Ali and Laila Again

 What I wish I knew when I was 21 is that love comes in different versions. The love for a child, parent, sibling, friend, spouse, the lovers of Allah Subhanahu wa ta’ala and Allah, The Most High, are not the same. Each look differently, behave differently, feel differently. We search for love that we feel is missing from our lives and often seek out that love hoping it’ll heal our hurts, our emptiness. Putting that pressure on another person, such as our spouse, isn’t fair and won’t be successful. Our spouse, for example, isn’t there to cater to our wants, fix us and make us complete and happy. Although, many spouses try hard to do this, it ultimately leads to a dead end because, although our spouse “completes” us, it doesn’t just happen automatically. This is a hard lesson to understand. Essentially, we are all searching for love, contentment and wholeness and it is only through our relationship with Allah Subhanahu wa ta’ala that we will be successful in that search. Marriage is a loving partnership on that journey. Spouses help each other to be the best that they can be, refraining from bringing out the worst in each other, reminding each other of their purpose in life, their accountability to The Creator, their commitment to each other to be peaceful and loving, hide each other’s faults, live harmoniously together without stepping over the bounds into unjust behaviour, advising each other of what is right and what is wrong. But to expect your spouse to make you happy is too much. To expect your spouse to not make you sad is a better way to look at it.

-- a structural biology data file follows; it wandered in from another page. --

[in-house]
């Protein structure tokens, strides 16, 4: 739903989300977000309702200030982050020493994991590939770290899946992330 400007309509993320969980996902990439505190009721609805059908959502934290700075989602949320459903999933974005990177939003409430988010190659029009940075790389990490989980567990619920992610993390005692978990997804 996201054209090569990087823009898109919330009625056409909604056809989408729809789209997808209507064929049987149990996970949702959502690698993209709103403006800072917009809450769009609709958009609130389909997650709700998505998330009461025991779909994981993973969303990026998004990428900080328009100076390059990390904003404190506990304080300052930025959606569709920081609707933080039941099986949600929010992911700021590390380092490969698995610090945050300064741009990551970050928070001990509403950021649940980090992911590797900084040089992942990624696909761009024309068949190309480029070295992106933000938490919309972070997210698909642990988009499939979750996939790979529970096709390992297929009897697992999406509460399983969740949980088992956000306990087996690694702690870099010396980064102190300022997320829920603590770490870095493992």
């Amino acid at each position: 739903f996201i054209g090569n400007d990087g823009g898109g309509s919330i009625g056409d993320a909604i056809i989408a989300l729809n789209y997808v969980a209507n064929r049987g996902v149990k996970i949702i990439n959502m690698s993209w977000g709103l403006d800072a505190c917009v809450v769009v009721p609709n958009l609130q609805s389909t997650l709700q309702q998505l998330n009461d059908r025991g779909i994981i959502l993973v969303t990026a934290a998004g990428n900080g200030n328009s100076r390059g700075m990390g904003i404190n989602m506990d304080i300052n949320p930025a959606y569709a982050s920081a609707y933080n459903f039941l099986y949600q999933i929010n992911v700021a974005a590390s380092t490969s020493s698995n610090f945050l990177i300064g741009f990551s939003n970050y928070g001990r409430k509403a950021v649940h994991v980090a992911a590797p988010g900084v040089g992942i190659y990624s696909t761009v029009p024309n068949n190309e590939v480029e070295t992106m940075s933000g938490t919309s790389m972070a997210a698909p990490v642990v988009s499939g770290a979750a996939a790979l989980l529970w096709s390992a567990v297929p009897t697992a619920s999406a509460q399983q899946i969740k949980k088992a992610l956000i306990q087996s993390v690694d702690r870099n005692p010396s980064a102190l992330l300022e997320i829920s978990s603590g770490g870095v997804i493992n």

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That love is pure, sincere and pleasing. That love is forgiving and compassionate. That love is sharing the road, understanding the other’s fears and personality and self-talk, and compromising with each other. It is full of smiles, laughter, tenderness, joy, togetherness and, yes, tears. It is a harbour from the world’s woes and hardships, a shelter in which the couple can weather the storm of this dunya hand in hand and find within yourselves the strength that the worship of The Most High gives. Inshallah, Sister-Friend, you will be able to love your husband the way Lady Khadijah (a.s.) loved Prophet Muhammad (s.a.w.), the way Lady Fatimah (a.s.) loved Imam Ali (a.s.), and vice versa, like the two wings of a bird flying towards Paradise as one.